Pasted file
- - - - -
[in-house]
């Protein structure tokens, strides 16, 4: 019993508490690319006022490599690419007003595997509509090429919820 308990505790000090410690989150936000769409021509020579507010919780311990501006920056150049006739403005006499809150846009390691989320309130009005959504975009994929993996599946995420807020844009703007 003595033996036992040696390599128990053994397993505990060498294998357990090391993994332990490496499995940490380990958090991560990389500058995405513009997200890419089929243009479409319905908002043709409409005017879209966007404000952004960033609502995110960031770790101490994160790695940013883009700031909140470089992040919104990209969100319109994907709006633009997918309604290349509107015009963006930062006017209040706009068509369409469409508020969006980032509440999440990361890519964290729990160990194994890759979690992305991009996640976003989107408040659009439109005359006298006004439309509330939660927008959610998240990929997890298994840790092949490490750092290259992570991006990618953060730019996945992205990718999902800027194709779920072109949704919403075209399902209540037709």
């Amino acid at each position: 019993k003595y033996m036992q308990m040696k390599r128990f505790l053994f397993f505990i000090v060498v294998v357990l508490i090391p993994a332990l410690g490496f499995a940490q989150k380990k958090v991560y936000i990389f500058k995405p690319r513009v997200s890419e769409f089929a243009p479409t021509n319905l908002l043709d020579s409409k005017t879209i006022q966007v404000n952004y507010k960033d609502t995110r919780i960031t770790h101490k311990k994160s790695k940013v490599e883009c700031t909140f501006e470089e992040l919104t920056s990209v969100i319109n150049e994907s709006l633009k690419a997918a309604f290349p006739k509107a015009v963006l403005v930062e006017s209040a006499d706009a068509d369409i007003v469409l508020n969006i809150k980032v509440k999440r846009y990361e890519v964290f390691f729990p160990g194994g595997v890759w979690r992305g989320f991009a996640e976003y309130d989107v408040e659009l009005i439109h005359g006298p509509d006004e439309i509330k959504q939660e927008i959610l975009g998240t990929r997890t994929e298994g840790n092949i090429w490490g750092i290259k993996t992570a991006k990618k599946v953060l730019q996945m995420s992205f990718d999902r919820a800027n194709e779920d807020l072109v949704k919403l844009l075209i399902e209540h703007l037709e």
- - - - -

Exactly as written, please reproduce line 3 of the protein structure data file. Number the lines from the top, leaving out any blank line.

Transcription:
């Amino acid at each position: 019993k003595y033996m036992q308990m040696k390599r128990f505790l053994f397993f505990i000090v060498v294998v357990l508490i090391p993994a332990l410690g490496f499995a940490q989150k380990k958090v991560y936000i990389f500058k995405p690319r513009v997200s890419e769409f089929a243009p479409t021509n319905l908002l043709d020579s409409k005017t879209i006022q966007v404000n952004y507010k960033d609502t995110r919780i960031t770790h101490k311990k994160s790695k940013v490599e883009c700031t909140f501006e470089e992040l919104t920056s990209v969100i319109n150049e994907s709006l633009k690419a997918a309604f290349p006739k509107a015009v963006l403005v930062e006017s209040a006499d706009a068509d369409i007003v469409l508020n969006i809150k980032v509440k999440r846009y990361e890519v964290f390691f729990p160990g194994g595997v890759w979690r992305g989320f991009a996640e976003y309130d989107v408040e659009l009005i439109h005359g006298p509509d006004e439309i509330k959504q939660e927008i959610l975009g998240t990929r997890t994929e298994g840790n092949i090429w490490g750092i290259k993996t992570a991006k990618k599946v953060l730019q996945m995420s992205f990718d999902r919820a800027n194709e779920d807020l072109v949704k919403l844009l075209i399902e209540h703007l037709e």